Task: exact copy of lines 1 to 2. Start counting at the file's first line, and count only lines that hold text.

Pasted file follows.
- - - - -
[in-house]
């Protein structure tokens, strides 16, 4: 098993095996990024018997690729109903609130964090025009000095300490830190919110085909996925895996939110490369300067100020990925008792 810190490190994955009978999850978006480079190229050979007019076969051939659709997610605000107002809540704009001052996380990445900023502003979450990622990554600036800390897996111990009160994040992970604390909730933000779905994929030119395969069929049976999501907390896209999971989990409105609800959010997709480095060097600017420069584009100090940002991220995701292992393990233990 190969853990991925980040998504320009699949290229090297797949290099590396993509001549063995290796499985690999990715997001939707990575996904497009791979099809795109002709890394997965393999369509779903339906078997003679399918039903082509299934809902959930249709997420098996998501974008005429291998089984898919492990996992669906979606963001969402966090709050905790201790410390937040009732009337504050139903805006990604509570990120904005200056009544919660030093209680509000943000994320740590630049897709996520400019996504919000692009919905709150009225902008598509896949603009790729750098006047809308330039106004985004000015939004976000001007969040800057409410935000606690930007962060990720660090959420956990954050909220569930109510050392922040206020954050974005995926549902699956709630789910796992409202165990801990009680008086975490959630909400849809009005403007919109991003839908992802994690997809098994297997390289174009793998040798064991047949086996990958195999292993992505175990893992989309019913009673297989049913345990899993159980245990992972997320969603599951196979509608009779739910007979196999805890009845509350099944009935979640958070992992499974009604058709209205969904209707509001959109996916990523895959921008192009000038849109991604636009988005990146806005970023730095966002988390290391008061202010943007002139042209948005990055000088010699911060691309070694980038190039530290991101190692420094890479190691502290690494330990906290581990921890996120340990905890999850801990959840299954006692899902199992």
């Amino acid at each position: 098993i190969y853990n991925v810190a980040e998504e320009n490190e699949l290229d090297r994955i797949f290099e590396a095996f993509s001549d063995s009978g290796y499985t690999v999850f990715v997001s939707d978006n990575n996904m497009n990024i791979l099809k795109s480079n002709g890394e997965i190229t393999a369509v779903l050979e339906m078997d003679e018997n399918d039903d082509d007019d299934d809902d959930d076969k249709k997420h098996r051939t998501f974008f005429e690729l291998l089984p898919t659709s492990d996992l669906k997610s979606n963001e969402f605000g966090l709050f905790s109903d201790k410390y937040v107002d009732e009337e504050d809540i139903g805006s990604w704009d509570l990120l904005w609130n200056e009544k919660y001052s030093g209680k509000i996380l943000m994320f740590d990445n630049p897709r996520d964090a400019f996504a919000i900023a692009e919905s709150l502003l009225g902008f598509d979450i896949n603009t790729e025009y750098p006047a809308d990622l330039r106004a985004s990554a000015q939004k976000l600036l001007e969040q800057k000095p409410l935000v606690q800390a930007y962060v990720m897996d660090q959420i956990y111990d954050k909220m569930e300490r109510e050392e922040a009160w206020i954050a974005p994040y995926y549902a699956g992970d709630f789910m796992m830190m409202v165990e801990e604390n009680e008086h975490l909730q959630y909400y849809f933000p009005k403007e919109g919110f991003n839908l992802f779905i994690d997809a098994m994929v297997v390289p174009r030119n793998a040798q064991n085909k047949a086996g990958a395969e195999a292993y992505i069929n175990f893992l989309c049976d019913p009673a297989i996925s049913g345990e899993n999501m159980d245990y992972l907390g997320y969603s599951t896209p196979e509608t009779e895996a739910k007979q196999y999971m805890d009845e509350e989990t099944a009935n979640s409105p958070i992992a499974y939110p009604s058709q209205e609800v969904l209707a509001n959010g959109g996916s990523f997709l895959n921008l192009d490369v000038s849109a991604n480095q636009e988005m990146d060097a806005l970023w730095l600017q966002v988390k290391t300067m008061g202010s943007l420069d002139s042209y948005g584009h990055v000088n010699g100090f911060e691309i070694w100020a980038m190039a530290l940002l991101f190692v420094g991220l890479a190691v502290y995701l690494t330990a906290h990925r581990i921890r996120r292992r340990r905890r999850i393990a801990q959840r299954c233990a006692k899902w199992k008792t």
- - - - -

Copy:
[in-house]
């Protein structure tokens, strides 16, 4: 098993095996990024018997690729109903609130964090025009000095300490830190919110085909996925895996939110490369300067100020990925008792 810190490190994955009978999850978006480079190229050979007019076969051939659709997610605000107002809540704009001052996380990445900023502003979450990622990554600036800390897996111990009160994040992970604390909730933000779905994929030119395969069929049976999501907390896209999971989990409105609800959010997709480095060097600017420069584009100090940002991220995701292992393990233990 190969853990991925980040998504320009699949290229090297797949290099590396993509001549063995290796499985690999990715997001939707990575996904497009791979099809795109002709890394997965393999369509779903339906078997003679399918039903082509299934809902959930249709997420098996998501974008005429291998089984898919492990996992669906979606963001969402966090709050905790201790410390937040009732009337504050139903805006990604509570990120904005200056009544919660030093209680509000943000994320740590630049897709996520400019996504919000692009919905709150009225902008598509896949603009790729750098006047809308330039106004985004000015939004976000001007969040800057409410935000606690930007962060990720660090959420956990954050909220569930109510050392922040206020954050974005995926549902699956709630789910796992409202165990801990009680008086975490959630909400849809009005403007919109991003839908992802994690997809098994297997390289174009793998040798064991047949086996990958195999292993992505175990893992989309019913009673297989049913345990899993159980245990992972997320969603599951196979509608009779739910007979196999805890009845509350099944009935979640958070992992499974009604058709209205969904209707509001959109996916990523895959921008192009000038849109991604636009988005990146806005970023730095966002988390290391008061202010943007002139042209948005990055000088010699911060691309070694980038190039530290991101190692420094890479190691502290690494330990906290581990921890996120340990905890999850801990959840299954006692899902199992």